An interview with Lesel Radage of @GroosterVan

grooster_logo_01_500x250-2 A few months ago, I began talking with Lesel Radage of Grooster, a group purchasing local venture. I’m always keen to profile local entrepreneurs, and more so if they actually answer to my questions when they’re challenging (I am an academic, after all, I think about things in a more analytical way).

Lesel was very gracious in meeting with me and answer my numerous questions. These are four that I thought would be particularly interesting to my readers. Thanks Lesel for giving me an insight into Grooster!

1.- What makes Grooster different from other group purchasing agencies here in the Lower Mainland?

A. Grooster is a super lean start up, with just one full-time employee. The success of any business is directly related to the intimacy with which you know your clients and customers. I’m really looking to learn what our subscribers and businesses want, so that Grooster can adapt and change to provide a better model before we start to scale.

B. We really look to develop on-going relationships with the businesses we work with. We focus on working with our client’s objectives to develop promotions that are sustainable and meet the objectives they set. As a result, the deals you find on Grooster may not appear to be the best ‘price’, but the value to the business and consumer has been well thought out to ensure the best experience for all parties. Remember – cheapest price does not always mean best quality.

2.- Why did you launch Grooster in Vancouver, when the market for group purchasing seems so competitive?

The space is extremely competitive, but there is an amazing opportunity that remains largely untapped. Literally thousands of businesses are looking for new ways to reach new customers. The existing group-buying companies are barely scratching the surface of all the local businesses that want to participate in the space. Vancouver proper has a population of around 600K, but there are another 1.5M people in the metro area. Only in recent weeks has the odd offer from Port Moody or Coquitlam started to appear. The model as you see it today will change very soon, as companies are innovating and the game will change very soon. Fierce competition requires innovation, nimble operations and stellar execution – so far, Grooster is managing all three.

3.- What kind of deals would you like to advance with Grooster? (e.g. local companies, small companies, etc.)

I am keen on featuring great businesses and business owners. I like to feature locally run, small companies both well known and off the beaten path. Meeting with business owners and hearing their stories is one of my favorite parts of this job. I like to feature retail and product based stores.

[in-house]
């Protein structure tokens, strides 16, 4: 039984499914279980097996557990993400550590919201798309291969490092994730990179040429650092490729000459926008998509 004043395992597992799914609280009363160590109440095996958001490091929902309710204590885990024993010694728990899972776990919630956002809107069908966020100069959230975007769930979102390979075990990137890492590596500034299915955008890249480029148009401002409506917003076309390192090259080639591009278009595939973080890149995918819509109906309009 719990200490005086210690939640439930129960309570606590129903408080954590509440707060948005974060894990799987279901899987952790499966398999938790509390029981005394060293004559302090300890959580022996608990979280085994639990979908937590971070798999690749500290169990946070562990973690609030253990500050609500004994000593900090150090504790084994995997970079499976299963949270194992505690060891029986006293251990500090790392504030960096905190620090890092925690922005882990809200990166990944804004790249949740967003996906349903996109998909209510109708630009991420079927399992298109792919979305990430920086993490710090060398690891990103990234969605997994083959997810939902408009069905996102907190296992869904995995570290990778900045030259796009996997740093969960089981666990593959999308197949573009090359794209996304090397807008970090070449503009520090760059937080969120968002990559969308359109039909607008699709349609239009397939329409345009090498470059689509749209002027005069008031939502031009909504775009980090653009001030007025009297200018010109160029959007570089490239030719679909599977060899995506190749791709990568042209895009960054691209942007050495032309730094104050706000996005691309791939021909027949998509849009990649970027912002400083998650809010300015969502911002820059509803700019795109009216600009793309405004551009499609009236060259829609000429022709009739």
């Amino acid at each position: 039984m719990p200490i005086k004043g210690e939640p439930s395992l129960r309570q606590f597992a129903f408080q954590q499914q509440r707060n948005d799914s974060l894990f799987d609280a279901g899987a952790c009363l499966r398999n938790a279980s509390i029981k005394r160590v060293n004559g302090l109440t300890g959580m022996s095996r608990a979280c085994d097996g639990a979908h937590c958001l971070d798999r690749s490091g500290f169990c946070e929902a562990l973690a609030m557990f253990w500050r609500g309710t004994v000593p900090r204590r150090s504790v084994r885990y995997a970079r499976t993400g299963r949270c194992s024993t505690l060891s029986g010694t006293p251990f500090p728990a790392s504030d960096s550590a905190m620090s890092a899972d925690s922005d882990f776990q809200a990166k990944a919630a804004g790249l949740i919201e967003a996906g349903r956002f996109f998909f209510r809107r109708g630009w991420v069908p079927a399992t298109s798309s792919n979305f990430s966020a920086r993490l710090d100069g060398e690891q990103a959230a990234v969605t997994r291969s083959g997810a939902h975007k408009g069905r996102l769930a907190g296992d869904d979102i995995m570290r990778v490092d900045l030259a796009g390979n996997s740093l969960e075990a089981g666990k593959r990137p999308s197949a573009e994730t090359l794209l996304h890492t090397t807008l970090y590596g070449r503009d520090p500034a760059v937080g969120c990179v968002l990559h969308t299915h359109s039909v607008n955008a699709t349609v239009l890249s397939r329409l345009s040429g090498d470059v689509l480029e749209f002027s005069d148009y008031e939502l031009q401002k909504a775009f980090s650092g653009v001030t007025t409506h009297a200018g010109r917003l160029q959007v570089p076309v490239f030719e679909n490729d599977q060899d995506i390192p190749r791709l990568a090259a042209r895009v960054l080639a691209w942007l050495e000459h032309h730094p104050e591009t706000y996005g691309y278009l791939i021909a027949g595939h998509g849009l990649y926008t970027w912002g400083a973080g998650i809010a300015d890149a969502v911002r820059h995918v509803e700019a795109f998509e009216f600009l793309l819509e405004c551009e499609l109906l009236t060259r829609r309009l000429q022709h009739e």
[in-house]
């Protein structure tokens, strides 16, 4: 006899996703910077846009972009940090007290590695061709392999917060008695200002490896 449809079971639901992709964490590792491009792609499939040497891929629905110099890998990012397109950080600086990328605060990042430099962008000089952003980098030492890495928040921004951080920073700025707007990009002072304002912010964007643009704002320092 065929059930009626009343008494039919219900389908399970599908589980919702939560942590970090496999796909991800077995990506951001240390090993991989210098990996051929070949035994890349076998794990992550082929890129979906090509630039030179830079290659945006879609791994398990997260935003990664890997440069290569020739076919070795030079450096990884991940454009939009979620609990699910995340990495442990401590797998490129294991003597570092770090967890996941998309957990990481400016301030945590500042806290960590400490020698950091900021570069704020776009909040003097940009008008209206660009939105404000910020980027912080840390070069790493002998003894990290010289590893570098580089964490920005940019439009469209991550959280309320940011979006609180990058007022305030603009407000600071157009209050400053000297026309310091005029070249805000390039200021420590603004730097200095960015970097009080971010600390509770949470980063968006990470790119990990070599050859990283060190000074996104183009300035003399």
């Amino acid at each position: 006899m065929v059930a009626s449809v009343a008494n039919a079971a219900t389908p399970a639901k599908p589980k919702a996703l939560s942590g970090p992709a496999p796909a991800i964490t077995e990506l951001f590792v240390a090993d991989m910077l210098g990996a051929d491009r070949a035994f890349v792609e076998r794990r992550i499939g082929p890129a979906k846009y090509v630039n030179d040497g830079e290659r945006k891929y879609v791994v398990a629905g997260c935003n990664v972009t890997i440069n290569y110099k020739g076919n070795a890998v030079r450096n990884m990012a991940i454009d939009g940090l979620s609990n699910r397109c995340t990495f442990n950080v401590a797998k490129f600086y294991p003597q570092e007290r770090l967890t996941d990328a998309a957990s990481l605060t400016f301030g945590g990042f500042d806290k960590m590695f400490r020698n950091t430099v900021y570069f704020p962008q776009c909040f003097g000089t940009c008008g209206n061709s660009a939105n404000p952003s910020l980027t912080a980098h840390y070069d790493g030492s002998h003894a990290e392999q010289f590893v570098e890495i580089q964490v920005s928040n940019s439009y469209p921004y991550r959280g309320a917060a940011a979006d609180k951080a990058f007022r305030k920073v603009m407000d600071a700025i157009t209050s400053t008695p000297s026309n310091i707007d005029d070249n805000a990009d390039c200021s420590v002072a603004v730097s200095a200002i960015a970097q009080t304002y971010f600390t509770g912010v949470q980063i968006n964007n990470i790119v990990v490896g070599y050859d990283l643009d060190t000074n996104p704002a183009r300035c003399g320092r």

4.- Do you collaborate with any other group purchasing agency? Is the landscape too competitive?

I think that it is critical to consider collaboration with other players. I take the time to meet with other local and not so local entrepreneurs in the social, mobile, local advertising space. We share information and look for opportunities to work together. I am currently looking into a few partnership opportunities.

Related posts:

  1. My interview with @BCBusiness (thanks @dgodsall)
  2. A profile of Social Shopper
  3. An interview with Tony Lam from GoodNews.com
  4. An interview with Annalea Krebs of @EngageTheChange
  5. Eating out and the construction of Canada Line on Cambie

Comments (3)

Sarah KSeptember 29th, 2010 at 4:13 pm

Really nice Q&A. Thanks.

[...] Canada Post is certainly doing its best to try to stay relavent in today’s world where people know all the various electronic contact points for a person but their postal address is often a mystery. Canada Post has been doing a lot of work over the years with eBills and secure electronic delivery of documents, but this might be something that consumers can get into. The problem is that this is already a pretty crowded space, to the point where Vancouver now has coupon-group buying offerings just for our local area. [...]

[...] Canada Post is certainly doing its best to try to stay relavent in today’s world where people know all the various electronic contact points for a person but their postal address is often a mystery. Canada Post has been doing a lot of work over the years with eBills and secure electronic delivery of documents, but this might be something that consumers can get into. The problem is that this is already a pretty crowded space, to the point where Vancouver now has coupon-group buying offerings just for our local area. [...]

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